Feeds

Texas Instruments aims lawyers at calculator hackers

Is device modding a punishable offense?

Boost IT visibility and business value

Lawyers for Texas Instruments are taking aim at a group of calculator enthusiasts who posted the cryptographic keys used to modify the devices so they run custom-designed software.

Over the past few weeks, TI has sent webmasters letters invoking the DMCA, or US Digital Millennium Copyright Act (PDF), and demanding they remove the keys published in blog postings. The private keys are needed to sign operating systems before they work on a wide variety of calculator models designed by the Dallas-based electronics manufacturer.

Because TI generated the keys using extremely weak 512-bit ciphers, the hobbyists were able to crack the vast majority of them in a matter of weeks using an open-source project for distributed computing known as BOINC. The keys make it possible for them to write DIY versions of firmware that in some cases hasn't been updated in more than four years.

"Writing an operating system allows us to use the calculator in ways that are either very difficult or infeasible with TI's operating system," said Brandon Wilson, a 25-year-old programmer who's been writing his own calculator software for about a decade. "By writing our own, we can go about things our own way."

In late August, an attorney sent Wilson a letter warning that a posting on his website ran foul of TI's copyrights because it contained "information that bypasses TI's anti-circumvention technology" that could defeat encryption systems protecting the TI-83 Plus OS. Wilson quickly complied and removed the keys.

On Monday, the attorney struck again, this time against University of Washington student Duncan Smith, who had published the keys' raw materials on ticalc.org, a website dedicated to, well, TI calculators. Smith also took down the posting.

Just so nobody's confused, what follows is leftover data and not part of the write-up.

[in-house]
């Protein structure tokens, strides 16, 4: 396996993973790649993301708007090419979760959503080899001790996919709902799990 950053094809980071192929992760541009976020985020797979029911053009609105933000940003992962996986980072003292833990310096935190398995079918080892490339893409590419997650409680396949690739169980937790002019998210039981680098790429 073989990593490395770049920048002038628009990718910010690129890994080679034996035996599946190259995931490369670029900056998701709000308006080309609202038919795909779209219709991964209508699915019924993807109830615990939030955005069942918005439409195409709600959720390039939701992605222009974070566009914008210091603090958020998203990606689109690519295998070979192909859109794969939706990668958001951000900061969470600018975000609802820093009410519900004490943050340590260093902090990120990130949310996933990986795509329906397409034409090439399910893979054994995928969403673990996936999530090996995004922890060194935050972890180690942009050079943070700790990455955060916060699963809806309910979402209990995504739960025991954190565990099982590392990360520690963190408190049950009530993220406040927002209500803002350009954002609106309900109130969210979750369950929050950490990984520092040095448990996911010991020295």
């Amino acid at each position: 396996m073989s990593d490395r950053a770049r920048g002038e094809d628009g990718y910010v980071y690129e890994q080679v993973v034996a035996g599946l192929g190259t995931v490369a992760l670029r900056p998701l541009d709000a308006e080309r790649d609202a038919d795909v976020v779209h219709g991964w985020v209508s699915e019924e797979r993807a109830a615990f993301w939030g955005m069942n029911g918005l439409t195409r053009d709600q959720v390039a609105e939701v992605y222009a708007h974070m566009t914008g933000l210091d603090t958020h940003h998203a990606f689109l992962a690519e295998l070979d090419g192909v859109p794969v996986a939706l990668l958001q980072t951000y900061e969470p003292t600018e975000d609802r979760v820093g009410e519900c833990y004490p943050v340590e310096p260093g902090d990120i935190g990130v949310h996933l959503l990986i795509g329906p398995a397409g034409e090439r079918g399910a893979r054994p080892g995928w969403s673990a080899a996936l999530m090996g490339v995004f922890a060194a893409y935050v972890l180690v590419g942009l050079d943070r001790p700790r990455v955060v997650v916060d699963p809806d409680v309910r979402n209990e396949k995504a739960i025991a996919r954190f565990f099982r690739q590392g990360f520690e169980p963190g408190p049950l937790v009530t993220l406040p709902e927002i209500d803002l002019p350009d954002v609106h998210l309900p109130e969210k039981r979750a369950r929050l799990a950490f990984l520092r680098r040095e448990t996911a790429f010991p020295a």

Neither hobbyist consulted with an attorney before caving in to the demands, and that may have been a mistake. According to two attorneys, it's not at all clear TI is using DMCA takedown provisions as Congress intended. What's more, modifications to calculators may be similar to unlocking cell phones, an activity the US Copyright Office has formally exempted from the DMCA.

"When websites publish these cracked keys, the websites aren't violating the copyright per se," said Eric Goldman a professor specializing in cyber law at Santa Clara University. Rather, "they might be violating provisions of the anti-circumvention rules under the copyright act."

While it's clear the DMCA requires websites to remove content that infringes copyright, courts have yet to weigh in on whether those provisions apply to material that makes it possible for others to defeat electronic locks protecting copyrighted works, he added.

The Essential Guide to IT Transformation

More from The Register

next story
BBC goes offline in MASSIVE COCKUP: Stephen Fry partly muzzled
Auntie tight-lipped as major outage rolls on
iPad? More like iFAD: We reveal why Apple fell into IBM's arms
But never fear fanbois, you're still lapping up iPhones, Macs
Sonos AXES support for Apple's iOS4 and 5
Want to use your iThing? You can't - it's too old
Stick a 4K in them: Super high-res TVs are DONE
4,000 pixels is niche now... Don't say we didn't warn you
Philip K Dick 'Nazi alternate reality' story to be made into TV series
Amazon Studios, Ridley Scott firm to produce The Man in the High Castle
There's NOTHING on TV in Europe – American video DOMINATES
Even France's mega subsidies don't stop US content onslaught
You! Pirate! Stop pirating, or we shall admonish you politely. Repeatedly, if necessary
And we shall go about telling people you smell. No, not really
Too many IT conferences to cover? MICROSOFT to the RESCUE!
Yet more word of cuts emerges from Redmond
Joe Average isn't worth $10 a year to Mark Zuckerberg
The Social Network deflates the PC resurgence with mobile-only usage prediction
prev story

Whitepapers

Implementing global e-invoicing with guaranteed legal certainty
Explaining the role local tax compliance plays in successful supply chain management and e-business and how leading global brands are addressing this.
The Essential Guide to IT Transformation
ServiceNow discusses three IT transformations that can help CIO's automate IT services to transform IT and the enterprise.
Consolidation: The Foundation for IT Business Transformation
In this whitepaper learn how effective consolidation of IT and business resources can enable multiple, meaningful business benefits.
How modern custom applications can spur business growth
Learn how to create, deploy and manage custom applications without consuming or expanding the need for scarce, expensive IT resources.
Build a business case: developing custom apps
Learn how to maximize the value of custom applications by accelerating and simplifying their development.